Indy: It's amazing how expressive Elmore James' guitar playing was. He didn't overdo it, just played the right notes. Is that something you try to emulate?
CC: No, I like to kind of stretch out. And overdo it. [Laughs.]
Indy: Speaking of which, you once mentioned in an interview going to see the British rock band Yes ...
CC: Yes, that's my favorite band.
Indy: I remember seeing a live video of them and being surprised how a lot of what I thought were synthesizer parts turned out to be Steve Howe on slide guitar.
CC: Right, right. Well, it was my cousin who introduced me to Yes, right around when they first started. She took me to see them in Cleveland, where I was raised, and I was just infatuated — first with Jon's voice, and then watching Steve Howe on the steel.
Indy: So are you guys gonna cover "Roundabout" at some point?
CC: Oh, no! [Laughs.] That's too complicated for me.
Indy: Tell me about the tuning you use. Does it differ from standard pedal steel?
CC: I couldn't tell you, because I only play by ear, but the younger guys around me could tell you. When I was a teenager, we were traveling in Georgia and I had a dream — well, not a dream, I guess, a vision — and it was so clear how each string should sound. I woke up and told the Bishop [gospel preacher Henry Harrison, with whom Cooke was touring at the time], who was a steel guitar player himself. And he said, "Go get the guitar and tune it to what you hear." So I kept singing it with my voice until I got the guitar tuned, and I've been playing it that way ever since.
Indy: So you must have been excited about that.
CC: Well, yes. But being a young guy, you know, you're after girls and whatnot. [Laughs.] But when I got home, I showed my mother the tuning, and she explained to me that God had given me something he hadn't given anybody else, and to not take it lightly. And so that's what happened.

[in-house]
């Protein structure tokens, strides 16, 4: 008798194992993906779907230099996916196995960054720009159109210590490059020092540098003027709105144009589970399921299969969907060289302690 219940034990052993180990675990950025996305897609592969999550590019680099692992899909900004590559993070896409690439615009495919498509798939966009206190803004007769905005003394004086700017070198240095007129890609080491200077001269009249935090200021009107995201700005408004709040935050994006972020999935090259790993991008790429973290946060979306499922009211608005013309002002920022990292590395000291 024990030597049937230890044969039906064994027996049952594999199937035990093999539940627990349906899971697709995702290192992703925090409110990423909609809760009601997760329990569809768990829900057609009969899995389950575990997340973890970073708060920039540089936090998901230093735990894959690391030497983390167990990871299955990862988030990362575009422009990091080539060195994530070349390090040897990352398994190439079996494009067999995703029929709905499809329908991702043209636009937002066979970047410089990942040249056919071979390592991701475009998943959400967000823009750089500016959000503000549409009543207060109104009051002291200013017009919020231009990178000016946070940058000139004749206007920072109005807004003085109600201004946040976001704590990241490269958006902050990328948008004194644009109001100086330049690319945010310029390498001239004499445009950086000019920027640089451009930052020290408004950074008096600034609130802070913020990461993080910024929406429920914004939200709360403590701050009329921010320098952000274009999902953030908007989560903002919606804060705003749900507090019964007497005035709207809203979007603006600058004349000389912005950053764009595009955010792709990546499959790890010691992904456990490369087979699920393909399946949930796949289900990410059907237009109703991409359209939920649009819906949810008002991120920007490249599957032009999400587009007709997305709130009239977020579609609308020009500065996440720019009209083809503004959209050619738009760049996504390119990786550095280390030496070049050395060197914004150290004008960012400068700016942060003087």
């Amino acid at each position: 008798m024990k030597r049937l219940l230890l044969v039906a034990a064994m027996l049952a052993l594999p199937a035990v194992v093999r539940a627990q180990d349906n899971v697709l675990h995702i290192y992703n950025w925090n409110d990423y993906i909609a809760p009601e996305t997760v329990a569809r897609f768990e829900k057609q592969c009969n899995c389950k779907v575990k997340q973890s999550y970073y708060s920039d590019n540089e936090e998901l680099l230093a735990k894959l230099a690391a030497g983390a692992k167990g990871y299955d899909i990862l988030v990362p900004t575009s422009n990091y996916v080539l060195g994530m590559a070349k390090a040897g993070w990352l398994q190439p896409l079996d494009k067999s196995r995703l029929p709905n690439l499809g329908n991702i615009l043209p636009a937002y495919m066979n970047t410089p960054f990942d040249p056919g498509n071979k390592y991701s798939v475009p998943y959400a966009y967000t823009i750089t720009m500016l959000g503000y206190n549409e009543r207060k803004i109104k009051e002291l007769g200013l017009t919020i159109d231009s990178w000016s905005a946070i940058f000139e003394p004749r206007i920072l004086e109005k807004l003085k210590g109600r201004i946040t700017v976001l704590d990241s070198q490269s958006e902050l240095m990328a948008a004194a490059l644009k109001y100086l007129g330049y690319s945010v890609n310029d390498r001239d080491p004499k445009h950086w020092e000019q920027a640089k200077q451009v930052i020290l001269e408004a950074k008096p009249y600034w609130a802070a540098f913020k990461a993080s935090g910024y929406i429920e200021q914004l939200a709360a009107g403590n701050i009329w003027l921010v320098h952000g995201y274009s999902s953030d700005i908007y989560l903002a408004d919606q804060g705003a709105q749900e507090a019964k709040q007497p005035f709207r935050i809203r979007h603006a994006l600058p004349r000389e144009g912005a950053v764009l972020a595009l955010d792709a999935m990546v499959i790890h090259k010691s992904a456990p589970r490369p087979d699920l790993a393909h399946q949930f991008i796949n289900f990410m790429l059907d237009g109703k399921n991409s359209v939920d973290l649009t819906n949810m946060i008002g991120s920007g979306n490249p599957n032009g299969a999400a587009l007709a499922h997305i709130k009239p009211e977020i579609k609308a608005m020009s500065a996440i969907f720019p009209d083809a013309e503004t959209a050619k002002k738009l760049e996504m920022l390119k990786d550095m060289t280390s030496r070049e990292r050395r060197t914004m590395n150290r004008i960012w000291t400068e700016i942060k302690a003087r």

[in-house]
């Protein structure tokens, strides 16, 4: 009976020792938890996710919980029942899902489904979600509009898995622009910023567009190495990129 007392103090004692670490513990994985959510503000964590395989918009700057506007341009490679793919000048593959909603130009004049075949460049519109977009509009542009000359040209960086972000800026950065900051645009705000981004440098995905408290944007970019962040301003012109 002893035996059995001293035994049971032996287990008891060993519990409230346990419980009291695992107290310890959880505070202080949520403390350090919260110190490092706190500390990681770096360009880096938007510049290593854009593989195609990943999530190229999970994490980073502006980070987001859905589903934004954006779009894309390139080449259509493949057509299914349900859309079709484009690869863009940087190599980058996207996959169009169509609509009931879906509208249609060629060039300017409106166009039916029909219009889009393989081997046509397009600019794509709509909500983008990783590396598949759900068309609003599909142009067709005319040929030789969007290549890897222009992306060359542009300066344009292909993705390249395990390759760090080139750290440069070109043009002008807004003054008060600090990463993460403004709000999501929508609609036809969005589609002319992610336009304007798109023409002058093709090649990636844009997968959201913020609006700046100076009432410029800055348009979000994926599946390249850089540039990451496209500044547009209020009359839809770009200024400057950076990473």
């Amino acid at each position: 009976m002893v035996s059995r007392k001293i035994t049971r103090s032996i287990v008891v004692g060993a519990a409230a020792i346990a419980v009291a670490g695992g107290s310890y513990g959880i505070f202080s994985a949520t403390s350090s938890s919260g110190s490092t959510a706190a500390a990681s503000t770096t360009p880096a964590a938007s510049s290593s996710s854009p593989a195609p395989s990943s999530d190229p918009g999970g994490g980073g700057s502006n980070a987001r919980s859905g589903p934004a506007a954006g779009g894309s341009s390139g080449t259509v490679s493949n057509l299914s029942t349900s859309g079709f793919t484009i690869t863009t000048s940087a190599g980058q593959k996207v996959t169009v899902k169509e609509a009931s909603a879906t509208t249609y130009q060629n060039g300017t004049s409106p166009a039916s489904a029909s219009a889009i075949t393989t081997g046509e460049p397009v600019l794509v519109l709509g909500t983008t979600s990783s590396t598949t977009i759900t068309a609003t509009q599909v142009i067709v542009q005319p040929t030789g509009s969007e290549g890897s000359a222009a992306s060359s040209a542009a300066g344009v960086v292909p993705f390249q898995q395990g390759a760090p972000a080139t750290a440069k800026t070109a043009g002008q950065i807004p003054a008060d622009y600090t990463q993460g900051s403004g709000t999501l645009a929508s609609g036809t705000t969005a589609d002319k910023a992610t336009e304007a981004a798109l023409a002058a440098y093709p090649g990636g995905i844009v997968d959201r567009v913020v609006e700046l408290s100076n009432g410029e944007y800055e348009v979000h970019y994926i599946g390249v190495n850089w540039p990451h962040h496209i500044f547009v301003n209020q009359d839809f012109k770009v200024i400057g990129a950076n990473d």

Indy: I once interviewed Ben Moore from the Blind Boys of Alabama, and he was telling me that Sam Cooke, by crossing over into secular music, had decided to sell his soul to the devil.
Indy: And he wasn't speaking metaphorically — it was pretty clear he was serious about that. Have you at any point along the way encountered that sentiment?
CC: Yes, I have.
Indy: Tell me about that, if you would.
CC: Well, I was in Washington with Robert Randolph at a benefit concert for people who lost their homes to Katrina. And I had played a gospel song on that particular show with Robert. But the leader of the church heard I was singing and playing the blues, so he banned me from playing for the church. He never gave me a chance to speak up for myself or say what I was doing the benefit for. So for seven years I was banned from playing for the church, until last year they asked me to play for their convention.
Indy: Did all that shake your faith in the church?
CC: No, not in the church.
Indy: Just in that particular minister?
CC: Yeah. And if I was that bad, then I noticed no one seemed to come get me and bring me back. It's like, if you're out, you're out. And so I questioned what kind of Christians they really were.
And then Robert said, "Hey, man, why don't you just come out here and let's do a record together." So he produced an album for me called Heaven. But it never really went anywhere because he'd started working with Warner Brothers, and I don't think they let him take it any further.
Indy: They probably wanted people to think he was doing something totally unique.
CC: Right, they treated it like he was the only one who'd done it. But during that time, I still traveled with him. And one day he said, "If I ever make it, I'm coming back to get you." And then, when he made it, he kept that promise.